# Negative Autoregulation

### From bio-physics-wiki

Line 95: | Line 95: | ||

*Uri Alon - Systems Biology [http://www.youtube.com/watch?v=w7oaCxaKfcA Lecture 2] | *Uri Alon - Systems Biology [http://www.youtube.com/watch?v=w7oaCxaKfcA Lecture 2] | ||

Further reading: | Further reading: | ||

− | * Uri Alon - An Introduction to Systems Biology | + | *Uri Alon - An Introduction to Systems Biology: Design Principles of Biological Circuits [http://amzn.to/2X4LdIW (Link)] |

## Latest revision as of 20:42, 28 July 2020

Negative autoregulation (NAR) occurs when the product of a gene represses its own production. NAR is a common network motif in transcritpton networks.

We use separation of time scales as in simple gene regulation and can neglect the delay through the time used to activate the transcription factor, since it is much smaller than the time needed for transcription. Then the production rate of protein $Y$ depends only on the amount of protein $Y$ present, the higher the concentration of $Y$ the lower the production rate $\beta$, thus the production rate $\beta(Y)$ is a function of $Y$. A good approximation for $\beta(Y)$ is the decreasing Hill function. \begin{align} \beta(Y)=\frac{\beta_{max}}{1+(Y/K)^n} \end{align} This leads to a nonlinear ODE that describes the change in concentration of protein $Y$ \begin{align} \frac{dY}{dt}=\frac{\beta_{max}}{1+(Y/K)^n}-\alpha Y \end{align} If we plot the function for production and degradation in the same diagram, we can recognise important features.

On the left side of the fixed point $\beta(Y)$ is always larger than $\alpha Y$, thus $dY/dt>0$ is positiv and the concentration of $Y$ increases. On the right side of the fixed point $\beta(Y)$ is always smaller than $\alpha Y$, this causes the concentration to decrease $dY/dt < 0$. A comparison of simple regulation and negative autoregulation shows, that the distance between $\beta(Y)$ and $\alpha Y$ (orange arrows, see picture below) is in NAR always larger than in simple regulation.

This means that the rate of change $dY/dt$ in NAR is always larger and thus the fixed point at $Y_{st}$ is reached faster. Thus the function of NAR is to speed the response time. Evolution built in NAR where ever it is an advantage to produce proteins quickly.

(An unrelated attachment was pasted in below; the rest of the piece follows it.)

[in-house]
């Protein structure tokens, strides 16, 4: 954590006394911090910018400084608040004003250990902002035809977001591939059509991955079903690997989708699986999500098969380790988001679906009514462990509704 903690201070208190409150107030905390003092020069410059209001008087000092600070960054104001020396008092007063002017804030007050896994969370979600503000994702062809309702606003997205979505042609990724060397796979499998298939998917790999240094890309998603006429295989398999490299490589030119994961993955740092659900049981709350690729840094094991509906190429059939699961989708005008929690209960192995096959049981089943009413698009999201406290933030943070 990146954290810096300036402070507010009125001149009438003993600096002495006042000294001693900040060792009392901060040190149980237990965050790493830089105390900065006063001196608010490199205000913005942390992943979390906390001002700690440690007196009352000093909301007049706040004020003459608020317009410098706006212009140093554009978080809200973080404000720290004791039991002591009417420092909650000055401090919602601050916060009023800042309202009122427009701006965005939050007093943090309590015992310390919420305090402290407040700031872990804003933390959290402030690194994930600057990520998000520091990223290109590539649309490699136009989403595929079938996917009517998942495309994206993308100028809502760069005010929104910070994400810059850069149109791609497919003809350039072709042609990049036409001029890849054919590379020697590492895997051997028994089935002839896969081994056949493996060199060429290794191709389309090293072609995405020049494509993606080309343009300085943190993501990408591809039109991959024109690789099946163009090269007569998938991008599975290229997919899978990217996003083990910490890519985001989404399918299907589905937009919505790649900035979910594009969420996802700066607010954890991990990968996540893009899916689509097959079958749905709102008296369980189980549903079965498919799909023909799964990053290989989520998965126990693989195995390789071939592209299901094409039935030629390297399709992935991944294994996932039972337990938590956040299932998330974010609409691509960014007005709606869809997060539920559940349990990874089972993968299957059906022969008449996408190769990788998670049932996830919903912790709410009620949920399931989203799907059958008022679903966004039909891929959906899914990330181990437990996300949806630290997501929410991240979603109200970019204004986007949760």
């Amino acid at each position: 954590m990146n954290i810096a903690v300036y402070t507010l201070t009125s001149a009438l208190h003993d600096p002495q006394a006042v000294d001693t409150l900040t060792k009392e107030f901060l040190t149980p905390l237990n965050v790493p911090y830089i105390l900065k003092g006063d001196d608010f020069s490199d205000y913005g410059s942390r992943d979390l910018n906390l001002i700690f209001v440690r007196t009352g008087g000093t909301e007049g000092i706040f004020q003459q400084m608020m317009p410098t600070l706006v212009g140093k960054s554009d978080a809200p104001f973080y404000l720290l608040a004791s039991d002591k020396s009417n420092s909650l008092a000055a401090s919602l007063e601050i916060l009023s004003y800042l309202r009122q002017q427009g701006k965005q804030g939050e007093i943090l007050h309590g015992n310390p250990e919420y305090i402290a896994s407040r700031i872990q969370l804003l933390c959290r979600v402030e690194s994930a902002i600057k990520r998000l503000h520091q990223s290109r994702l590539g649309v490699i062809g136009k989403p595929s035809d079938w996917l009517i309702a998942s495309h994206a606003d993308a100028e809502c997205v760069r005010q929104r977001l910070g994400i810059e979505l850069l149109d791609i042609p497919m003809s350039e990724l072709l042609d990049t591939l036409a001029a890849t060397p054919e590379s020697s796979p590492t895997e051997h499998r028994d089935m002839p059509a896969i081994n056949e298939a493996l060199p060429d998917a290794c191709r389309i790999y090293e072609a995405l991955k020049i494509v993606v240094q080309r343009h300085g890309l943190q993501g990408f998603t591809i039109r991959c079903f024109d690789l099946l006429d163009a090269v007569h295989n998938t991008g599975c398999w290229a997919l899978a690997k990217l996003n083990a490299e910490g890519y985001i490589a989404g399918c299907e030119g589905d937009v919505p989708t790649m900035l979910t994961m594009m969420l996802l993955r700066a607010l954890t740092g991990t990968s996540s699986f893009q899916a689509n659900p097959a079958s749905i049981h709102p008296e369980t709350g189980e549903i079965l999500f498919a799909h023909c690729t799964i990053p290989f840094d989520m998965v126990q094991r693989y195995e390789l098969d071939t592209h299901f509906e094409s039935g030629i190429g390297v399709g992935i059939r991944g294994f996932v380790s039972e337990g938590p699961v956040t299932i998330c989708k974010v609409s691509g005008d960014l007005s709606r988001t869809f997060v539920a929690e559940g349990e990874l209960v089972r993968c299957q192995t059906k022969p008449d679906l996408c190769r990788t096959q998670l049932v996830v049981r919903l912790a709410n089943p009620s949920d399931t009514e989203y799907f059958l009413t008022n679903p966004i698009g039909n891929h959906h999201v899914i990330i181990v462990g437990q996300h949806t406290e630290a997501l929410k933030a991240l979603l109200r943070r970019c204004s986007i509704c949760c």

Negativ autoregulation speeds the response time.

If we consider the idealised case, where we make the **logic approximation**, meaning that $\beta(Y)$ is a stepfunction $\theta$ so that $Y$ is eather produced or not, depending on the value of $Y$. For $Y<K$, $\theta(Y<K)$ is one, whereas for $X>K$ $\theta(X<K)$ is zero
\[\theta(X<K) =
\begin{cases}
1 & \mbox{if } Y<K \\
0 & \mbox{if } Y>K \\
\end{cases}
\]
Then the production rate is
\begin{align}
\beta(Y)=\beta_{max} \theta(Y<K)
\end{align}
as shown in the following diagram, the production of protein $Y$ stops when $Y=K=Y_{st}$

In NAR the steady state level $Y_{st}$ approximately equals the repression coefficient $K$

Using the logic approximation we see, that the steady state $Y_{st}$ can be decoupled from the production rate $\beta$. So that the response time can be individually fine tuned by altering $\beta$ through the promoter sequence and indipendently $Y_{st}$ can be fine tuned by adjusting $K$ through alterations in the operator site. Keep in mind, that the stepfuction is an idealisation, thus $K=Y_{st}$ is just an approximation.

Taylor series expansion of $Y(t)$ yields around $t=0$ the time course $Y(t)=\beta_{max} \cdot t$. We use this to calculate the response time \begin{align} \beta T_{1/2}=Y_{st}/2=K/2\\ T_{1/2}=\frac{K}{2\beta} \end{align}

Circuits with negative autoregulation not only speed the response time, they also show increased robustness against parameter fluctuations, which is a result of high Hill coefficients.

For $Y/K>>1$ we can neglect the term 1 in the decreasing Hill function. Then we are left with the still nonlinear differential equation for the change in concentration of protein $Y$. \begin{align} \frac{dY}{dt}=\frac{\beta_{max}}{(Y/K)^n}-\alpha Y \end{align} with the steady state \begin{align} \alpha Y_{st}=\frac{\beta_{max}K^n}{Y_{st}^n}\\ \alpha Y_{st}^{(n+1)}=\beta_{max}K^n\\ Y_{st}= \left[ \frac{\beta_{max}}{\alpha}K^n \right]^{1/(n+1)} \end{align}

This is exactly a bernoulli differential equation (BDE), which is maybe a little easier to see in the form. \begin{align} Y'+\alpha Y=(\beta_{max} K^n) \cdot Y^{-n} \end{align} The equation can be solved analytically through the transformation. \[w=Y^{(n+1)}\] \[w'=(1+n)Y^{n}Y'\] This gives the linear equation equation, which can be better seen after rewriting the equation as \begin{align} Y'Y^n+\alpha Y^{n+1}=(\beta_{max} K^n) \end{align} \[\frac{w'}{1+n} + \alpha w = \beta_{max} K^n\] That can be solved via integrating factor $u=e^{\int (1+n) \alpha dt}$. This gives \[u w' + u (1+n) \alpha w= u \beta_{max} K^n (1+n)\] \[(wu)'= u \beta_{max} K^n (1+n)\] \[wu= \int u \beta_{max} K^n (1+n) dt + C\] \[w= \left( \int e^{-\int (1+n) \alpha dt} \int e^{\int (1+n) \alpha dt} \beta_{max} K^n (1+n) dt +C \right)\] transforming back gives \[Y= \left( e^{- (1+n)\alpha t} \left[(1+n) \int e^{ (1+n)\alpha t} \beta_{max} K^n dt +C \right]\right)^{1/(n+1)}\] \[Y= \left( e^{-(1+n)\alpha t} \left[\frac{(1+n)}{(1+n)\alpha t} e^{(1+n)\alpha t} \beta_{max} K^n +C \right]\right)^{1/(n+1)}\] With intitial condition $Y(t=0)=0$ we get \[Y(0)= \left( \frac{\beta_{max}}{\alpha } K^n +C \right)^{1/(n+1)}=0\] \[C=-\frac{\beta_{max}}{\alpha } K^n=-Y_{st}^{(n+1)}\] So we finally get the solution \[Y(t)=Y_{st} \left( 1 -e^{-(1+n)\alpha t}\right)^{1/(n+1)}\]

Video Lecture:

- Uri Alon - Systems Biology Lecture 2

Further reading:

- Uri Alon - An Introduction to Systems Biology: Design Principles of Biological Circuits (Link)